published Thursday, June 24th, 2010

Couple contemplates lawsuit in arrest

A newlywed couple have met with police, received apologies and are happy with the result, but still may seek damages for their ordeal.

Married June 13, Eric and Aline Wright had a harrowing honeymoon last week when he rushed her to the hospital with strokelike symptoms.

Chattanooga police Officer James Daves, who saw Mr. Wright go through two red lights, followed him to the hospital and later had him arrested on seven counts, including one felony charge.

Since the June 16 incident, Mr. Wright bonded out of jail, was suspended from his work at Erlanger hospital, then reinstated with credit for the missed time. Mrs. Wright was released from the hospital Friday.

Hamilton County District Attorney Bill Cox dropped all charges against Mr. Wright on Tuesday.

On Wednesday, interim police Chief Mark Rawlston and Officer Daves met with and apologized to the couple for the incident.

Chief Rawlston said in a telephone interview that he thought the meeting went well and they discussed “ways we can prevent this from occurring in the future.”

  • photo
    Staff Photo by Patrick Smith/Chattanooga Times Free Press Aline, left, and Eric Wright sit in their Signal Mountain home on Wednesday. The Wrights have not yet decided if they'll pursue legal action after Chattanooga Police Officer James Daves arrested Eric when he sped through traffic lights bringing Aline to Erlanger hospital while she was experiencing stroke-like symptoms on June 16.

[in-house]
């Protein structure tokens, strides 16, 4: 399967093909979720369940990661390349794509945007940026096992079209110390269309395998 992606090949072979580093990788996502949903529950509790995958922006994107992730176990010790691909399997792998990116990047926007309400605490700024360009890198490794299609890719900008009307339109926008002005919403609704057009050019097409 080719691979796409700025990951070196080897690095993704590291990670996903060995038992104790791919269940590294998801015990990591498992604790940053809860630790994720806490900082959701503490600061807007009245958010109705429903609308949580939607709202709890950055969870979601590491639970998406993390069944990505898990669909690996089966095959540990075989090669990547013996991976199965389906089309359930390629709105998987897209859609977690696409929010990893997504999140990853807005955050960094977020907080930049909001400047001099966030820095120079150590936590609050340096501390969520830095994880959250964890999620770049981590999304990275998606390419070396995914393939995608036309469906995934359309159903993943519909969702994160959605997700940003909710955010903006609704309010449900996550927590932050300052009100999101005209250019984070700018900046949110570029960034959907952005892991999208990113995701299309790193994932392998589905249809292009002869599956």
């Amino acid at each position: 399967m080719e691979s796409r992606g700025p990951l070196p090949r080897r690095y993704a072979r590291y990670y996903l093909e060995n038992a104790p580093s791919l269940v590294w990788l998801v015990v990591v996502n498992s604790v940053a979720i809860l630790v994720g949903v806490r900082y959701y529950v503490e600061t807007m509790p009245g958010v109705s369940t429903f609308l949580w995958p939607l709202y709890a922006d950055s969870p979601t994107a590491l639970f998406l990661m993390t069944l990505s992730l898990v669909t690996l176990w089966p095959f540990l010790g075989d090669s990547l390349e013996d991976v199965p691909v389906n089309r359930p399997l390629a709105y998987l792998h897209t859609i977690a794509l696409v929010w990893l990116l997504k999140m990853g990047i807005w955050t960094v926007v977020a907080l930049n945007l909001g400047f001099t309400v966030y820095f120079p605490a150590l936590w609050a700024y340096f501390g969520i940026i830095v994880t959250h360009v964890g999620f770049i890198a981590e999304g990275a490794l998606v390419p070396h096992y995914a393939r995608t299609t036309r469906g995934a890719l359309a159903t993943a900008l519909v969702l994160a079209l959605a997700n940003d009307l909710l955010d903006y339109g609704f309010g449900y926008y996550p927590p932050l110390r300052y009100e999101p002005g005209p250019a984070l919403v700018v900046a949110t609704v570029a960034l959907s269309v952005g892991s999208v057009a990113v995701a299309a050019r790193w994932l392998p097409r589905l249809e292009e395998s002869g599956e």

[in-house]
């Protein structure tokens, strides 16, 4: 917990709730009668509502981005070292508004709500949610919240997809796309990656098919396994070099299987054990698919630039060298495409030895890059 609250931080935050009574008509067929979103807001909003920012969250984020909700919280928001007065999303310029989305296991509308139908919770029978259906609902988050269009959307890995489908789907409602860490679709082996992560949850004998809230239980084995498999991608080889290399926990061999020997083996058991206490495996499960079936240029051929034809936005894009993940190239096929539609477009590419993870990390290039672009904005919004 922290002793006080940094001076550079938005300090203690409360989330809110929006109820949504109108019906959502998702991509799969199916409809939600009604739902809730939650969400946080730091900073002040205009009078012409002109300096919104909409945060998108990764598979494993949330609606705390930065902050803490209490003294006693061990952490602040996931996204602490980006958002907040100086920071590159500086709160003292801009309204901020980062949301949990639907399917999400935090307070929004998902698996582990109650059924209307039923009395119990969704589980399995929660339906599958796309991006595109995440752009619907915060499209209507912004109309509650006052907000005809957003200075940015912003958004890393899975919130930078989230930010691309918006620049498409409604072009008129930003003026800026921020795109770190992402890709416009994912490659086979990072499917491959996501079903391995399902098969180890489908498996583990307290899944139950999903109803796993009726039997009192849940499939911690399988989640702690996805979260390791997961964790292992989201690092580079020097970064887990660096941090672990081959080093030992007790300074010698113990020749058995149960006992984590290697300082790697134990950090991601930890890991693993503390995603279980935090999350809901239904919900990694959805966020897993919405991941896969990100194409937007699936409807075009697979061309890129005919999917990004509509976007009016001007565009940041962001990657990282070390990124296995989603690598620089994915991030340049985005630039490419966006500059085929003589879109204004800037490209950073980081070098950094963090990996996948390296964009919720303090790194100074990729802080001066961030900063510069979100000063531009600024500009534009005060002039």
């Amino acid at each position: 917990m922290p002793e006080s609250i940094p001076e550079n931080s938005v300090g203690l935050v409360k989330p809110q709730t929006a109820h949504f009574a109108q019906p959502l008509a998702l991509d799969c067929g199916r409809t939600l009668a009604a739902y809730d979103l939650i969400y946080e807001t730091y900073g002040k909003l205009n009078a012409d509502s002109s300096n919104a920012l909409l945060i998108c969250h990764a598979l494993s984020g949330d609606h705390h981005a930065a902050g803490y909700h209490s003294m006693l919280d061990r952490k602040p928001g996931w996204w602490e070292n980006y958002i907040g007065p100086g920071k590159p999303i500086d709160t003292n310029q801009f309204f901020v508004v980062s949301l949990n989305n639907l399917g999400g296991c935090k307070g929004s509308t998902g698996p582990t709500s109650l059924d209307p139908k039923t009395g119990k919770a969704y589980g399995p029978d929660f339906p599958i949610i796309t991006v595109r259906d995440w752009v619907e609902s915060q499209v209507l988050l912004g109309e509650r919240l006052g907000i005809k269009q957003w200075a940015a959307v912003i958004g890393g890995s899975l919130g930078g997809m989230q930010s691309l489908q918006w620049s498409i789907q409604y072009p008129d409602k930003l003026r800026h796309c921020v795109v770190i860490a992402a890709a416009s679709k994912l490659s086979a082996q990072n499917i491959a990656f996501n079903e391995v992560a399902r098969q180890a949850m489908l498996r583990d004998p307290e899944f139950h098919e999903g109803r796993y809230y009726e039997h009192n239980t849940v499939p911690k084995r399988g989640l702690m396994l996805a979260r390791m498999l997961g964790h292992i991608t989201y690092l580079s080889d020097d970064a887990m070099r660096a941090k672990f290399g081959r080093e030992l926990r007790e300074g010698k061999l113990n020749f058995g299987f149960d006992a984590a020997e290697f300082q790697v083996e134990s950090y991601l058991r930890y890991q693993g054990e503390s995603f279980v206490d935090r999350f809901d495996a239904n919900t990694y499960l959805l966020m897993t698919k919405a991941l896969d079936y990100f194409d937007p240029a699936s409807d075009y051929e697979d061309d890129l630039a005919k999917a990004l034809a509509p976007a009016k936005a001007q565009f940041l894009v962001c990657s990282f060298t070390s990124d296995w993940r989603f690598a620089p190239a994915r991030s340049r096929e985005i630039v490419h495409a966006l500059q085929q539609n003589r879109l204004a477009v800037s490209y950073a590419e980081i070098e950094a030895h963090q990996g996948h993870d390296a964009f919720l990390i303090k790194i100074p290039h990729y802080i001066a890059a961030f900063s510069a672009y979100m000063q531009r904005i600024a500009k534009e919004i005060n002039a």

Officer Daves was put on leave with pay and Chattanooga police began an internal affairs investigation that is ongoing.

The couple have retained a lawyer, Scott Maucere of Chattanooga, but have not decided “whether or not to pursue damages,” Mr. Wright said.

They said they don’t see how further punishment for Officer Daves would do any good and that a revised training policy or program for officers who face similar situations would be a better solution.

“It’s not going to repair anything that’s been broken,” Mr. Wright said.

About 11 p.m. June 16, three days after their wedding, Mrs. Wright started showing stroke symptoms at their Missionary Ridge home. She is an emergency room nurse at Erlanger and Mr. Wright is a former Army medic who now works at Erlanger as a nurse technician.

Knowing that delaying treatment for a stroke can cause irreparable brain damage, Mr. Wright drove his wife to Erlanger. Officer Daves saw the car run the lights and pursued.

Once at Erlanger, Mrs. Wright said Officer Daves was aggressive and told them that he would arrest her husband.

On Friday, Mr. Wright was arrested at the hospital and charged with felony evading arrest, assault on police, disorderly conduct, reckless endangerment, registration expired and two counts of traffic signal violation.

about Todd South...

Todd South covers courts, poverty, technology, military and veterans for the Times Free Press. He has worked at the paper since 2008 and previously covered crime and safety in Southeast Tennessee and North Georgia. Todd’s hometown is Dodge City, Kan. He served five years in the U.S. Marine Corps and deployed to Iraq before returning to school for his journalism degree from the University of Georgia. Todd previously worked at the Anniston (Ala.) Star. Contact ...

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Livn4life said...